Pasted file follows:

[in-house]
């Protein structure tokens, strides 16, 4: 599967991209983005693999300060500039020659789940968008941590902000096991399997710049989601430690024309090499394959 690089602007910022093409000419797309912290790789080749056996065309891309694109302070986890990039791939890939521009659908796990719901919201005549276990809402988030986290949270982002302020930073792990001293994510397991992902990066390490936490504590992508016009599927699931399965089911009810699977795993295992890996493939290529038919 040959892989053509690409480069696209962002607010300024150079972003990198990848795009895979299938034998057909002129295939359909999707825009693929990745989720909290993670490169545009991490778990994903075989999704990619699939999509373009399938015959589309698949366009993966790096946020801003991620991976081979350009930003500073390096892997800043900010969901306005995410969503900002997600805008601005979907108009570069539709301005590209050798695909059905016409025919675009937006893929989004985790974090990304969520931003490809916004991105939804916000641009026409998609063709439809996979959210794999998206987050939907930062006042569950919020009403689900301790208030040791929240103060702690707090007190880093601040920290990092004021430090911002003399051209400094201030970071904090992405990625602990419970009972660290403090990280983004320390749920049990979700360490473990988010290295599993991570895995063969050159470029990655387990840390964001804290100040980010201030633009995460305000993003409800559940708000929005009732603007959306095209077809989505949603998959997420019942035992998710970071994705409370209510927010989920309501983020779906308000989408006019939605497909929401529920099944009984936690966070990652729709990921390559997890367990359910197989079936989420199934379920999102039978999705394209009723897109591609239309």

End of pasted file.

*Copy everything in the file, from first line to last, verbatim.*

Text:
[in-house]
């Protein structure tokens, strides 16, 4: 599967991209983005693999300060500039020659789940968008941590902000096991399997710049989601430690024309090499394959 690089602007910022093409000419797309912290790789080749056996065309891309694109302070986890990039791939890939521009659908796990719901919201005549276990809402988030986290949270982002302020930073792990001293994510397991992902990066390490936490504590992508016009599927699931399965089911009810699977795993295992890996493939290529038919 040959892989053509690409480069696209962002607010300024150079972003990198990848795009895979299938034998057909002129295939359909999707825009693929990745989720909290993670490169545009991490778990994903075989999704990619699939999509373009399938015959589309698949366009993966790096946020801003991620991976081979350009930003500073390096892997800043900010969901306005995410969503900002997600805008601005979907108009570069539709301005590209050798695909059905016409025919675009937006893929989004985790974090990304969520931003490809916004991105939804916000641009026409998609063709439809996979959210794999998206987050939907930062006042569950919020009403689900301790208030040791929240103060702690707090007190880093601040920290990092004021430090911002003399051209400094201030970071904090992405990625602990419970009972660290403090990280983004320390749920049990979700360490473990988010290295599993991570895995063969050159470029990655387990840390964001804290100040980010201030633009995460305000993003409800559940708000929005009732603007959306095209077809989505949603998959997420019942035992998710970071994705409370209510927010989920309501983020779906308000989408006019939605497909929401529920099944009984936690966070990652729709990921390559997890367990359910197989079936989420199934379920999102039978999705394209009723897109591609239309």